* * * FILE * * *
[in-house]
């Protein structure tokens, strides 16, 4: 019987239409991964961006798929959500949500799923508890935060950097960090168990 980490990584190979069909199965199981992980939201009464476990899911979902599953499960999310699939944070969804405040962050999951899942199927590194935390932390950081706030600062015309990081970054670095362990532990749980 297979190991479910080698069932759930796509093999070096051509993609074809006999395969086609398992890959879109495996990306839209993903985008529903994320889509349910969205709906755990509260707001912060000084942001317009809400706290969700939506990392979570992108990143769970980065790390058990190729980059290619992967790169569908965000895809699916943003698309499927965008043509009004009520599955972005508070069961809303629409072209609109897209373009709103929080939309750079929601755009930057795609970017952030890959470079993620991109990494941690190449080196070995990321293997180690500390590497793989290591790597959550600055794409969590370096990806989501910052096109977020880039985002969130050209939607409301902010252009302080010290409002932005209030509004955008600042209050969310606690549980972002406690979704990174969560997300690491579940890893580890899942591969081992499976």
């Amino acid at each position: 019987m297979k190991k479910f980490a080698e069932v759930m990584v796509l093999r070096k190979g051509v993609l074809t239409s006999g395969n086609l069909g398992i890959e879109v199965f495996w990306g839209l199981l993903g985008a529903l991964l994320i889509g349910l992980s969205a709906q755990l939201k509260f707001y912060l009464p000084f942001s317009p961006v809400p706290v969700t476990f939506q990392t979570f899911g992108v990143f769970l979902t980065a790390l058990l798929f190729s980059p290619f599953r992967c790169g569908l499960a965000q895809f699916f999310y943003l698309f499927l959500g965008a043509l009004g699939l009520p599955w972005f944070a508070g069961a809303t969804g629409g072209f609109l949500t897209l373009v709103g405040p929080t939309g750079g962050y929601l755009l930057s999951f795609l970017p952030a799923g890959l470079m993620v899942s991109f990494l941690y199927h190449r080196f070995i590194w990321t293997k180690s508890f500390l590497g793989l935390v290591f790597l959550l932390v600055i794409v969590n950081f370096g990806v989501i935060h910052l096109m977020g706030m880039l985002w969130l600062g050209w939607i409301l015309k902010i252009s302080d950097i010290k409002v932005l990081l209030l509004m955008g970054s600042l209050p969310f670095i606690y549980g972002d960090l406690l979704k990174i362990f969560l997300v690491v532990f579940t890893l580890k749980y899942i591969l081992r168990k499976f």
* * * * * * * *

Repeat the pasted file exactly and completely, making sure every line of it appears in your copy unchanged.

[in-house]
């Protein structure tokens, strides 16, 4: 019987239409991964961006798929959500949500799923508890935060950097960090168990 980490990584190979069909199965199981992980939201009464476990899911979902599953499960999310699939944070969804405040962050999951899942199927590194935390932390950081706030600062015309990081970054670095362990532990749980 297979190991479910080698069932759930796509093999070096051509993609074809006999395969086609398992890959879109495996990306839209993903985008529903994320889509349910969205709906755990509260707001912060000084942001317009809400706290969700939506990392979570992108990143769970980065790390058990190729980059290619992967790169569908965000895809699916943003698309499927965008043509009004009520599955972005508070069961809303629409072209609109897209373009709103929080939309750079929601755009930057795609970017952030890959470079993620991109990494941690190449080196070995990321293997180690500390590497793989290591790597959550600055794409969590370096990806989501910052096109977020880039985002969130050209939607409301902010252009302080010290409002932005209030509004955008600042209050969310606690549980972002406690979704990174969560997300690491579940890893580890899942591969081992499976």
């Amino acid at each position: 019987m297979k190991k479910f980490a080698e069932v759930m990584v796509l093999r070096k190979g051509v993609l074809t239409s006999g395969n086609l069909g398992i890959e879109v199965f495996w990306g839209l199981l993903g985008a529903l991964l994320i889509g349910l992980s969205a709906q755990l939201k509260f707001y912060l009464p000084f942001s317009p961006v809400p706290v969700t476990f939506q990392t979570f899911g992108v990143f769970l979902t980065a790390l058990l798929f190729s980059p290619f599953r992967c790169g569908l499960a965000q895809f699916f999310y943003l698309f499927l959500g965008a043509l009004g699939l009520p599955w972005f944070a508070g069961a809303t969804g629409g072209f609109l949500t897209l373009v709103g405040p929080t939309g750079g962050y929601l755009l930057s999951f795609l970017p952030a799923g890959l470079m993620v899942s991109f990494l941690y199927h190449r080196f070995i590194w990321t293997k180690s508890f500390l590497g793989l935390v290591f790597l959550l932390v600055i794409v969590n950081f370096g990806v989501i935060h910052l096109m977020g706030m880039l985002w969130l600062g050209w939607i409301l015309k902010i252009s302080d950097i010290k409002v932005l990081l209030l509004m955008g970054s600042l209050p969310f670095i606690y549980g972002d960090l406690l979704k990174i362990f969560l997300v690491v532990f579940t890893l580890k749980y899942i591969l081992r168990k499976f």